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How To Prevent Root Rot In Hydroponics: 3 Useful Tips

If you’re a newbie gardener who’s looking to find ways to hone your skills, you’d want to learn how to prevent root rot in hydroponics even before this problem affects your plants.

Hydroponics can be advantageous to crops in more ways than one. However, it also comes with risks of diseases, such as root rot, which can be destructive or even lethal to your plants.

Unfortunately, there are no effective methods to recover the wilted parts that were affected by the root rot once it hits your plants. The only thing you can do if you do not want this catastrophe to befall your crops is to prevent it before it happens. Read on to learn more about this subject.

 

What is Root Rot?

Root rot is a disease that attacks the plant roots and causes them to suffer decay. This usually happens when a lack of oxygen supply occurs in the substrate.

To give you an idea, think about plant roots that are submerged in water that only has a little oxygen in it. Over time, the plant suffocates and dies.

Aside from rot and decay, this disease also leads to the proliferation of fungi that are naturally present in the soil. These include Rhizoctonia, Alternaria, Pythium, Botrytis, Fusarium, or Phytophthora. As soon as fungi colonies start to grow, they tend to target the weakened roots and infect your precious plant babies.

Once the plant becomes infected, they won’t be able to take in what they need to grow – water, oxygen, and other nutrients. When this happens, it won’t be long before the plant dies.

 

What is Hydroponics?

In case you’re not aware, the term hydroponic is derived from a Latin word that means “working water”. To put it simply, hydroponics is an art that involves growing various types of plants without soil. If you’re like most people, the first thing that comes to mind when somebody talks about hydroponics would be a picture of plants with roots suspended into the water without using any type of growing medium.

 

Avoiding Root Rot in Hydroponic Systems

Detecting and identifying root rot can be tricky. When your plants get infected, their leaves and roots gradually wither until the whole crop itself dies from the lack of nutrients, which is a common symptom of many diseases.

 

What causes root rot in hydroponics?

One of the requirements in hydroponics systems is oxygen. Without it, your plants are basically on the road to death. On the other hand, lack of such is one of the major triggers for root rot, and it must be avoided at all costs.

Just like when planting in soil, you loosen up the ground so that your plants’ roots can have their required intake of oxygen. That is the case for crops grown in aqueous solutions as well. If they cannot breathe, they would not be able to grow.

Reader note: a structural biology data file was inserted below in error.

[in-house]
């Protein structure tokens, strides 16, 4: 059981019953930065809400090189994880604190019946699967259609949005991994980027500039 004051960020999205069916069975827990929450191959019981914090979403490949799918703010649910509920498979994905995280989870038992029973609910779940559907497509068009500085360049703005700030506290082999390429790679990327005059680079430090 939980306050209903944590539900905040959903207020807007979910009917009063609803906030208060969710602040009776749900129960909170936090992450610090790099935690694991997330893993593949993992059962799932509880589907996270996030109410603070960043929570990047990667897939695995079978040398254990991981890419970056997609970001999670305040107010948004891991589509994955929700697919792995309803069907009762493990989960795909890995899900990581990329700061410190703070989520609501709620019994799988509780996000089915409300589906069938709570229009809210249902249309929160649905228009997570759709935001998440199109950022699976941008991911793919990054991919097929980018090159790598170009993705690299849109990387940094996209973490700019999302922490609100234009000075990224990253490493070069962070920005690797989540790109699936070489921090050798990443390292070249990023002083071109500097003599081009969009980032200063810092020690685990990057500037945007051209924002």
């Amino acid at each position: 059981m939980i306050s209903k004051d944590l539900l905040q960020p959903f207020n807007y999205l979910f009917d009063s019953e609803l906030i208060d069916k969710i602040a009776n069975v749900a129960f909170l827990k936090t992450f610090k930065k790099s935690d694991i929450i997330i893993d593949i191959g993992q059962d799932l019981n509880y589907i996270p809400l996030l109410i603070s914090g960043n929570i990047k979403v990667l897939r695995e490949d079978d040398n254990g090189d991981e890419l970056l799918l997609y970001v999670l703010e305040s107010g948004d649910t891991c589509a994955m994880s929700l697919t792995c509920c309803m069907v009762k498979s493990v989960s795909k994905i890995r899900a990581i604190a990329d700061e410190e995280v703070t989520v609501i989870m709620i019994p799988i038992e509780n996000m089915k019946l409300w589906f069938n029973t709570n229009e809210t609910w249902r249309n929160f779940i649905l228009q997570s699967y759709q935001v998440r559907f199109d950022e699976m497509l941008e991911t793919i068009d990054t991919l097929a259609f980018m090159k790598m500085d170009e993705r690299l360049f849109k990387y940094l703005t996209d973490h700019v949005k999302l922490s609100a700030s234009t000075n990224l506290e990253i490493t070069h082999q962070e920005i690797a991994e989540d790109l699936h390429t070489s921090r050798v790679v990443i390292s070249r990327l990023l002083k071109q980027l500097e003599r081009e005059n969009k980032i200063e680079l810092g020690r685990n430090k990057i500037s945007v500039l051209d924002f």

Another agent for root rot is the temperature. The last thing you would want in your system are parasites that leech nutrients intended for your plants and infect the water during the process. In common terms, these fungi are called molds.

One of the best breeding grounds for these is warm and moist areas. For this reason, if the water temperature inside your reservoir is high, then you are susceptible to it. Something as minor as letting the solutions exposed to sunlight can already be a risk factor.

 

3 Useful Tips on How to prevent root rot in hydroponics

There is good news! Root rot in hydroponics can be prevented! Just follow these tips:

Tip#1: Use the right air pump

If you do not want root rot to affect your plants, you merely have to avoid its causes. If you need oxygen, keep the water bubbling by providing an air pump of appropriate size, and also give importance to proper ventilation in the room.

 

Tip #2: Maintain the temperature

The temperature should be maintained within the 70 to 80 degrees F range. Get rid of any materials that can make your system vulnerable to infections, and make sure not to disturb your crops while they are trying to grow.

 

Tip #3: Get rid of the rotten parts

However, if you failed in preventing the disease, then the rotten parts should be removed immediately. Cut them off as there is no chance of reviving them, and focus on the potential new growth instead. Fix your hydroponics system and eliminate the risks.

 

Why Give Greenhouse Gardening a Try?

Greenhouse gardening offers numerous benefits to greens aficionados who dare to take their gardening experience to the next level. Aside from acting as a shield against the effects of inclement weather, a mini, hobby, or semi-pro greenhouse can also serve as a protective layer that keeps harmful bugs and critters at bay.

What’s more, its enclosed structure allows you to control your plants’ growing conditions including the temperature, light, moisture, and ventilation of the greenhouse’s internal environment. With a controlled environment, you’ll be able to extend growing seasons and grow plants that aren’t native to your area.

 

Conclusion

No matter how well-informed you are about how to prevent root rot in hydroponics, you cannot completely eradicate the risks. Therefore, to avoid the worst-case scenario, you should be prepared to sacrifice the infected for the sake of others. While you’re at it, consider trying your hand at greenhouse gardening as well.